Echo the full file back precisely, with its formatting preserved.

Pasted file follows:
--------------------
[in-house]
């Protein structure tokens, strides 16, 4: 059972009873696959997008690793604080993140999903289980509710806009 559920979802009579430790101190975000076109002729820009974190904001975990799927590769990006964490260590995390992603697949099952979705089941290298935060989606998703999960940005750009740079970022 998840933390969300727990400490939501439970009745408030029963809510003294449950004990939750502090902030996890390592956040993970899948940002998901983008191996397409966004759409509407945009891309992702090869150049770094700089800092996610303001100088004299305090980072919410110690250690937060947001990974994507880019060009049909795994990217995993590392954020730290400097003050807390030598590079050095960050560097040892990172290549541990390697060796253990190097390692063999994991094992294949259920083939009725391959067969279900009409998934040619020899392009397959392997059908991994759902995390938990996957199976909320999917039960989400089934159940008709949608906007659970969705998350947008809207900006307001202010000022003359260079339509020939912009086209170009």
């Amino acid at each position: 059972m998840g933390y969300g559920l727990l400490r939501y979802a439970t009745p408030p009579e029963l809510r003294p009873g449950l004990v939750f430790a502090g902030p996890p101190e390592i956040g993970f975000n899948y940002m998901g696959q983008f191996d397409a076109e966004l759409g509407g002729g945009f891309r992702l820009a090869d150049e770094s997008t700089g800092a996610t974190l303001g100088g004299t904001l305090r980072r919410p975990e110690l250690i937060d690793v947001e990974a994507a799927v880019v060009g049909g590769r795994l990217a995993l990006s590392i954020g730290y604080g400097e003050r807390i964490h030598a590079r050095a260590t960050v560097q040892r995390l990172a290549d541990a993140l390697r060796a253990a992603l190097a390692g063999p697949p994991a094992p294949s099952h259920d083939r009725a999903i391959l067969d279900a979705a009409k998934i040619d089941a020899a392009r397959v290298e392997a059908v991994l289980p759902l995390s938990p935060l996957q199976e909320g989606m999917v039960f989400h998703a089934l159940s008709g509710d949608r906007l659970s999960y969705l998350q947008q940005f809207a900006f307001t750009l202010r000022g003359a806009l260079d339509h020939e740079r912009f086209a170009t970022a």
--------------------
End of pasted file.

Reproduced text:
[in-house]
């Protein structure tokens, strides 16, 4: 059972009873696959997008690793604080993140999903289980509710806009 559920979802009579430790101190975000076109002729820009974190904001975990799927590769990006964490260590995390992603697949099952979705089941290298935060989606998703999960940005750009740079970022 998840933390969300727990400490939501439970009745408030029963809510003294449950004990939750502090902030996890390592956040993970899948940002998901983008191996397409966004759409509407945009891309992702090869150049770094700089800092996610303001100088004299305090980072919410110690250690937060947001990974994507880019060009049909795994990217995993590392954020730290400097003050807390030598590079050095960050560097040892990172290549541990390697060796253990190097390692063999994991094992294949259920083939009725391959067969279900009409998934040619020899392009397959392997059908991994759902995390938990996957199976909320999917039960989400089934159940008709949608906007659970969705998350947008809207900006307001202010000022003359260079339509020939912009086209170009």
């Amino acid at each position: 059972m998840g933390y969300g559920l727990l400490r939501y979802a439970t009745p408030p009579e029963l809510r003294p009873g449950l004990v939750f430790a502090g902030p996890p101190e390592i956040g993970f975000n899948y940002m998901g696959q983008f191996d397409a076109e966004l759409g509407g002729g945009f891309r992702l820009a090869d150049e770094s997008t700089g800092a996610t974190l303001g100088g004299t904001l305090r980072r919410p975990e110690l250690i937060d690793v947001e990974a994507a799927v880019v060009g049909g590769r795994l990217a995993l990006s590392i954020g730290y604080g400097e003050r807390i964490h030598a590079r050095a260590t960050v560097q040892r995390l990172a290549d541990a993140l390697r060796a253990a992603l190097a390692g063999p697949p994991a094992p294949s099952h259920d083939r009725a999903i391959l067969d279900a979705a009409k998934i040619d089941a020899a392009r397959v290298e392997a059908v991994l289980p759902l995390s938990p935060l996957q199976e909320g989606m999917v039960f989400h998703a089934l159940s008709g509710d949608r906007l659970s999960y969705l998350q947008q940005f809207a900006f307001t750009l202010r000022g003359a806009l260079d339509h020939e740079r912009f086209a170009t970022a």